Outdoor Ed

Experiential Learning Theories in Outdoor Education

This post comes after a few lessons (really enjoyable lessons) I had in my year 12 outdoor education class. The lessons were focused on ‘experiential learning theories’ and they were explored through, well, experiential learning. Its what I love most about teaching Outdoor Education – real, outdoor, group, leadership and/or challenging experiences for students to learn through/from.

Quick intro: Experiential learning is “the process of learning through experience, and is more specifically defined as learning through reflection on doing”. In the Outdoor Education curriculum experiential learning is linked as follows:

  • 11ATAR & 12GEN: definition of experiential learning and reasons why it is effective
  • 12ATAR: Kolb’s model of experiential learning, including the four-stage cycle of learning, and characteristics of converger, diverger, assimilator and accommodator learning styles; stages within Joplin’s model of experiential learning

Two ways I ‘explored’ these theories in the classroom included:

  1. Facilitating and debriefing a ‘team initiative’:
    • I found a challenge or task for the class to complete – “Make a two person tent out of nothing but newspaper and masking tape”
    • I frontloaded the challenge by connecting the task to experiential learning theories (previous to this we had discussed/explored what experiential learning is):
      1. I will facilitate task with a focus on Joplins Theory of Experiential Learning
      2. I will debrief task with a focus on Kolbs Theory of Experiential  Learning
    • I facilitated the activity with a focus on Joplins:
      • Focus: Explained to the class that this is team challenge that will require you to be patient and communicate well. The focus is creating a quality product.
      • Action: Gave students materials (newspaper, masking tape, scissors) and rules (location, boundaries, time limit, size, quality).
      • Feedback: Gave students feedback as they went about completing the challenge. Did not give answers or ideas. Did recall prior knowledge and help clarify ideas put forward.
      • Support: Gave students encouragement and praise as the task progressed.
    • I debriefed the activity with a focus on Kolbs:
      • Reflective observation (WHAT) – Was the product successful? Could the product have been better quality? How did you go about completing this task? Were you working together or against each other? What happened when you started to realise you were running low on time?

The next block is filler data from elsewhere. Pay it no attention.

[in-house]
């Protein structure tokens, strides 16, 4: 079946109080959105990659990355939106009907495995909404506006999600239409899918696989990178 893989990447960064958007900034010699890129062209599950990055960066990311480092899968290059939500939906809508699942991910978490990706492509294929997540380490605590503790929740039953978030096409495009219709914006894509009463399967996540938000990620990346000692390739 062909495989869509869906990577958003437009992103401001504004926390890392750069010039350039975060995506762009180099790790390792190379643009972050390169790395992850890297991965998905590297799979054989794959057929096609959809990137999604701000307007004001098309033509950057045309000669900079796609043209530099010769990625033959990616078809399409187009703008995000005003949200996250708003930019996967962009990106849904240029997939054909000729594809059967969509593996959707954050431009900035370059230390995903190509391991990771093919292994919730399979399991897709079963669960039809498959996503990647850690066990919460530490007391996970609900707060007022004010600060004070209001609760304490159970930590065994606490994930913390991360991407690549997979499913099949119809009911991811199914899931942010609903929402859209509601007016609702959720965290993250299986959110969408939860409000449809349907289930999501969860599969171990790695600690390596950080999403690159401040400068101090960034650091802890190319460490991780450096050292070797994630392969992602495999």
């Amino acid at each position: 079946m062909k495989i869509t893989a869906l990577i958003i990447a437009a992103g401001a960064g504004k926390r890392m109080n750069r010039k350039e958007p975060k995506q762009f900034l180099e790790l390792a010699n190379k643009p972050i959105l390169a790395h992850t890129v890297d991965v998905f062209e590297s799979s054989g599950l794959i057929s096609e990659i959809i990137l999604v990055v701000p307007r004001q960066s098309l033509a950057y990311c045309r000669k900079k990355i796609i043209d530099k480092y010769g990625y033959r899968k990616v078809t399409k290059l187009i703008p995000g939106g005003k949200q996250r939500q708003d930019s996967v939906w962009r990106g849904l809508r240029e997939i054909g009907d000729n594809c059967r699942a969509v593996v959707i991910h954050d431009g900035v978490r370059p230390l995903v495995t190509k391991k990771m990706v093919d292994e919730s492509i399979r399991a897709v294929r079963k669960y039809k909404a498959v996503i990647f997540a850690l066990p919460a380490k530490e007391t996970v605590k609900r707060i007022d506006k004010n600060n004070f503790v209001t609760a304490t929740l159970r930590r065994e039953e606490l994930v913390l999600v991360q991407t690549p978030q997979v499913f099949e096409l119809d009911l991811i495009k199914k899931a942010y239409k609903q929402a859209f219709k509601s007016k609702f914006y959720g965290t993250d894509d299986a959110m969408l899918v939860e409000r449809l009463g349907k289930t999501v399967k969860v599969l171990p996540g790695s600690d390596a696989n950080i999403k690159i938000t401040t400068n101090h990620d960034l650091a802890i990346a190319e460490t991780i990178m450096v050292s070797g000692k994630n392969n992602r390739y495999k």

• Abstract Conceptualisation (SO WHAT) – Key learning from this? (Plan needed. Clarity of roles needed. Time frames needed.)
      • Active Experimentation (NOW WHAT) – What would you do differently next time?
  2. Recalling and applying previous experiences: 
    • I referred specifically to a day excursion students had recently participated in (Stand Up Paddle Boarding)
    • The excursion occurred the week prior and had already been debriefed on the day hence the focus of this ‘lesson’ was not to debrief the excursion, but to connect the debrief we did after the excursion to Kolbs experiential learning theory.
    • Linking the debrief to Kolbs:
      • Concrete Experience – Participating in the excursion (including some of the excursion planning)
      • Reflective observation (WHAT) – We had a broken paddle & forgotten esky (with our ‘shared’ lunch in it)
      • Abstract Conceptualisation (SO WHAT) – The class summarised ‘key learning’ as follows: Check equipment before use, revise proper use of equipment, have rules/norms to prevent silly behaviour, pack spares, delegate jobs, delegate a leader.
      • Active Experimentation (NOW WHAT) – The class then applied these ‘key lessons’ to their future expedition planning as follows: Check equipment before take on camp (ie. tents, backpacks, trangias), pack spares (ie. tent pegs, buckles, ropes etc), set behaviour norms/rules, delegate jobs and have a leadership schedule
    • In addition to this we also discussed how this ‘learning’ could be transferred to other areas of their lives. For example: The importance of clear roles in sporting teams or workplaces (ie. so its clear who’s responsible for what or people can tend to play the ‘blame game’); and, the importance of having leaders who confidently and appropriately follow up with people that aren’t meetings standards of behaviour or role descriptors (because ‘letting things slide’ can have a negative impact on the team/group)

 

For more information about these theories:

 

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One thought on “Experiential Learning Theories in Outdoor Education

  1. Pingback: The PE Playbook – February 2016 Edition – drowningintheshallow

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